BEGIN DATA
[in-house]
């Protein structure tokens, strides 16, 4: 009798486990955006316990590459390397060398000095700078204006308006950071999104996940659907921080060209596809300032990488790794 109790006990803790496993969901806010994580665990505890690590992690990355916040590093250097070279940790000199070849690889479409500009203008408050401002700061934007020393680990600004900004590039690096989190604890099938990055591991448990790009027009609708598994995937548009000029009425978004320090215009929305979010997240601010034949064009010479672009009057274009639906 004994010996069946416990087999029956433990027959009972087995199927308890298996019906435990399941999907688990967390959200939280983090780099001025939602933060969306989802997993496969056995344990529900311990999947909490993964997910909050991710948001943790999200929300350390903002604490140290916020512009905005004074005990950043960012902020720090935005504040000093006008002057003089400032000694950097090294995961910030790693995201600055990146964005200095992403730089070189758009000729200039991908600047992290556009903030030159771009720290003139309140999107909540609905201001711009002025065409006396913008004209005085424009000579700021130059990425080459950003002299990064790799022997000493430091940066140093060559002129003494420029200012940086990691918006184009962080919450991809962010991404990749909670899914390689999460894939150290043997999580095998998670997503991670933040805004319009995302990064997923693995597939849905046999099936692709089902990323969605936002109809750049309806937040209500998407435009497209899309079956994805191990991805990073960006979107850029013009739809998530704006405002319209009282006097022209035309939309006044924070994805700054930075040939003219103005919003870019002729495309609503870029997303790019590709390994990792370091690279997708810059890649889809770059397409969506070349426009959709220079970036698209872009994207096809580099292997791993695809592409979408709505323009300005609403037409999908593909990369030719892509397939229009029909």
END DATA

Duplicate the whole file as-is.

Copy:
[in-house]
């Protein structure tokens, strides 16, 4: 009798486990955006316990590459390397060398000095700078204006308006950071999104996940659907921080060209596809300032990488790794 109790006990803790496993969901806010994580665990505890690590992690990355916040590093250097070279940790000199070849690889479409500009203008408050401002700061934007020393680990600004900004590039690096989190604890099938990055591991448990790009027009609708598994995937548009000029009425978004320090215009929305979010997240601010034949064009010479672009009057274009639906 004994010996069946416990087999029956433990027959009972087995199927308890298996019906435990399941999907688990967390959200939280983090780099001025939602933060969306989802997993496969056995344990529900311990999947909490993964997910909050991710948001943790999200929300350390903002604490140290916020512009905005004074005990950043960012902020720090935005504040000093006008002057003089400032000694950097090294995961910030790693995201600055990146964005200095992403730089070189758009000729200039991908600047992290556009903030030159771009720290003139309140999107909540609905201001711009002025065409006396913008004209005085424009000579700021130059990425080459950003002299990064790799022997000493430091940066140093060559002129003494420029200012940086990691918006184009962080919450991809962010991404990749909670899914390689999460894939150290043997999580095998998670997503991670933040805004319009995302990064997923693995597939849905046999099936692709089902990323969605936002109809750049309806937040209500998407435009497209899309079956994805191990991805990073960006979107850029013009739809998530704006405002319209009282006097022209035309939309006044924070994805700054930075040939003219103005919003870019002729495309609503870029997303790019590709390994990792370091690279997708810059890649889809770059397409969506070349426009959709220079970036698209872009994207096809580099292997791993695809592409979408709505323009300005609403037409999908593909990369030719892509397939229009029909």